A digital rendering of algae-ethanol production pools. - BioFields

Mexico Has Big Plans for Ethanol from Algae

A biological process in which blue-green algae produces ethanol will be the basis for fuel production by a Mexican company beginning next year.

The Bitterroot Salish, Kootenai and Pend d’Oreilles tribes all share the Flathead Reservation in Montana. - Wildland Recreation Program Confederated Salish & Kootenai Tribes of the Flathead Nation

Listen to the Earth, Say Indigenous Peoples

The idea of "wilderness" also encompasses its opposite: urbanized, exploited or altered lands. That is why it is beyond the traditional conceptions of the world's indigenous peoples.

Fashion Finds Its Green Style

Environmental awareness is dawning as a source of inspiration for a new generation of fashion designers.

Argentine geologist Jorge Codignotto. - Gabriela Cerioli/IPS

Climate Change Just One Factor in Coastal Erosion

To understand the link between global climate change and coastal erosion requires an integration of the otherwise reductionist specialization on the issue, says Argentine scientist Jorge Codignotto.

A coral reef on the Mexican coast. - Courtesy of the Comisión Nacional de Áreas Naturales Protegidas

Underwater Museum to Protect Mexico's Coral Reefs

In the ocean depths off the coast of southeastern Mexico, galleries of human sculptures are to be installed as an artistic attraction with environmental ends.

Electric car prototypes developed in Brazil. - Alexandre Marchetti, Courtesy of Itaipú Binacional

Car Revolution in the Making

Brazil could take advantage of the electric car boom to build up the industry at home, given the threats of climate change and petroleum crisis - and the death foretold of the combustion engine.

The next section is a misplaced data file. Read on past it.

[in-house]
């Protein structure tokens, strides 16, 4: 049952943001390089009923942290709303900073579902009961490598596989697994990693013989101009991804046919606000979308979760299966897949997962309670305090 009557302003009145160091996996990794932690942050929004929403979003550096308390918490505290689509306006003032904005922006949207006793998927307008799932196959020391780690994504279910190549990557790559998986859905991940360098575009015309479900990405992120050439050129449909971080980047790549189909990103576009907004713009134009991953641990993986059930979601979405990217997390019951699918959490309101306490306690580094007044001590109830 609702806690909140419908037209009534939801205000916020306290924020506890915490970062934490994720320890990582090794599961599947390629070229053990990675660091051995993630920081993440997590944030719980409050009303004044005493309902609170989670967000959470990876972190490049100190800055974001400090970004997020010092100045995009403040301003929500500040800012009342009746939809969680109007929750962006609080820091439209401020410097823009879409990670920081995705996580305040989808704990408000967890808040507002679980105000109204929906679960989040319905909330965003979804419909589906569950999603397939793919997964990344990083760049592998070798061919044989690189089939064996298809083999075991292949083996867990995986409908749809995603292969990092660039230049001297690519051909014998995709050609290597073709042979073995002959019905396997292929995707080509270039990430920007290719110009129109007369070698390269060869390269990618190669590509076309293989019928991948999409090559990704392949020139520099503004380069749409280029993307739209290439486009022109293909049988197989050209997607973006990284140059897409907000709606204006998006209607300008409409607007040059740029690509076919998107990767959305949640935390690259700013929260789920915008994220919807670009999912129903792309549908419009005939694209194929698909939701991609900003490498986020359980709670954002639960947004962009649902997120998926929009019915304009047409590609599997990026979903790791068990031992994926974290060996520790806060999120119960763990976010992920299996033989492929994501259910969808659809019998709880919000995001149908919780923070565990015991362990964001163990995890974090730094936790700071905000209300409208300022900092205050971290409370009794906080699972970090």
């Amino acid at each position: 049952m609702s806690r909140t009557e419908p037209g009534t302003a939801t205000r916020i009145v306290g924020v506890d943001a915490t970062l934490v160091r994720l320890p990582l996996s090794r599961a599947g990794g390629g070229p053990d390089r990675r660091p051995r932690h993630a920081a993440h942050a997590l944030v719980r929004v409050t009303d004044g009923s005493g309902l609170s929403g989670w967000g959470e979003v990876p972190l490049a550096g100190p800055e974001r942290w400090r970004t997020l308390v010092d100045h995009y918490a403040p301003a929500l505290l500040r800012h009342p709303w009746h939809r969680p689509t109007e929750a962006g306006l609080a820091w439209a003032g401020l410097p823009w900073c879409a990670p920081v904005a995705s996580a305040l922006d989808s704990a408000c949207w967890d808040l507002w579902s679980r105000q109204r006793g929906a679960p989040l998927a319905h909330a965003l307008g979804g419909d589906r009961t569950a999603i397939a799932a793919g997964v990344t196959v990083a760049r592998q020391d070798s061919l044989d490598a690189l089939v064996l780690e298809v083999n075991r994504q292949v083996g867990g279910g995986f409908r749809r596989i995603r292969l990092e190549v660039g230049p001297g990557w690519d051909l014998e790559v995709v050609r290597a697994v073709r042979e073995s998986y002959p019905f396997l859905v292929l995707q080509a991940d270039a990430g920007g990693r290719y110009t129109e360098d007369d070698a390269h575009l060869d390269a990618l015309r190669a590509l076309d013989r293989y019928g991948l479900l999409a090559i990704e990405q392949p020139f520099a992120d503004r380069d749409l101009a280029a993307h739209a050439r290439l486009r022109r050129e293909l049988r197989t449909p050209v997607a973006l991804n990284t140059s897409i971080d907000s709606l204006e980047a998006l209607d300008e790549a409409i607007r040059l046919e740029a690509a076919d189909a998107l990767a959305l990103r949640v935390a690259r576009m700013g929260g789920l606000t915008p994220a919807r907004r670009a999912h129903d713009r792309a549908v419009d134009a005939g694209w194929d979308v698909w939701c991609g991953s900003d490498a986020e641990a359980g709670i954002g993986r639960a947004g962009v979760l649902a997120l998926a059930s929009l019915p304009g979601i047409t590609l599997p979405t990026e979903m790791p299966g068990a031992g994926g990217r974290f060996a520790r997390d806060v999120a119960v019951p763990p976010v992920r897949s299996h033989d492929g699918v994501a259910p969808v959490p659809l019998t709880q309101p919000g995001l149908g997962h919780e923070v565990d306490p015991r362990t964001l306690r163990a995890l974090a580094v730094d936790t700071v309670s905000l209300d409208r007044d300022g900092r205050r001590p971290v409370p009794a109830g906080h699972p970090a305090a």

Geomembranes to collect and filter rainwater. - Emilio Godoy/IPS

The Goal: Not a Drop Wasted

A variety of new methods for making best use of rainwater are being tested in Mexico, which faces water shortages that will only grow worse in the coming decades.

An elevated house resistant to hurricanes and floods. - Verónica Díaz Favela/IPS

Houses Put to Flood and Hurricane Test

Over a span of eight years, a Mexican engineer visited areas thrashed by hurricanes. His goal was to design a home capable of withstanding nature's worst.

Beef cattle in a corral. - Germán Miranda/IPS

Releasing Clean Energy from Manure

Manure, Argentina's leading source of climate-changing emissions is beginning to be used as raw material for clean energy.

Women working in the Cuatro Alamos garden. - Daniela Estrada/IPS

The Environmental Fight Starts in Your Neighborhood

Chilean neighborhoods are making progress - on a human scale and at a human pace - towards environmentally sustainable communities.

Paolo di Croce - Miren Gutiérrez/IPS

A Slow Revolution at the Dinner Table

"The day we all decide to eat fresh and local, to eat less meat... we will have a revolution," says Paolo di Croce, secretary-general of Slow Food International.

Next Page »